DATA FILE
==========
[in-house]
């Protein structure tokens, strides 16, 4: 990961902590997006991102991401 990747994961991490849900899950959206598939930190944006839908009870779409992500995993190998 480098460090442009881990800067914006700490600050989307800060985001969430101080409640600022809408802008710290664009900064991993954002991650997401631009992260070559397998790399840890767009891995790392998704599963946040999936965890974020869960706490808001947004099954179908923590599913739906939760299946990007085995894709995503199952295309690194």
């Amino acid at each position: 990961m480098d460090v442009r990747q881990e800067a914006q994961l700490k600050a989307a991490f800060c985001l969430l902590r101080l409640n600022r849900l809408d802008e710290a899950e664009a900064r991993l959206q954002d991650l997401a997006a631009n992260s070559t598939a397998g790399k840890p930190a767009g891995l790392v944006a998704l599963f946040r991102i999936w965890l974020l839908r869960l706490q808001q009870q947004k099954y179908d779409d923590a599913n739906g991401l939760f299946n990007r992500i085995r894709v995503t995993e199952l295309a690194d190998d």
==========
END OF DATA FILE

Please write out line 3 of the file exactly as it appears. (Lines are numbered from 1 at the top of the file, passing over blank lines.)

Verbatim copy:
């Amino acid at each position: 990961m480098d460090v442009r990747q881990e800067a914006q994961l700490k600050a989307a991490f800060c985001l969430l902590r101080l409640n600022r849900l809408d802008e710290a899950e664009a900064r991993l959206q954002d991650l997401a997006a631009n992260s070559t598939a397998g790399k840890p930190a767009g891995l790392v944006a998704l599963f946040r991102i999936w965890l974020l839908r869960l706490q808001q009870q947004k099954y179908d779409d923590a599913n739906g991401l939760f299946n990007r992500i085995r894709v995503t995993e199952l295309a690194d190998d």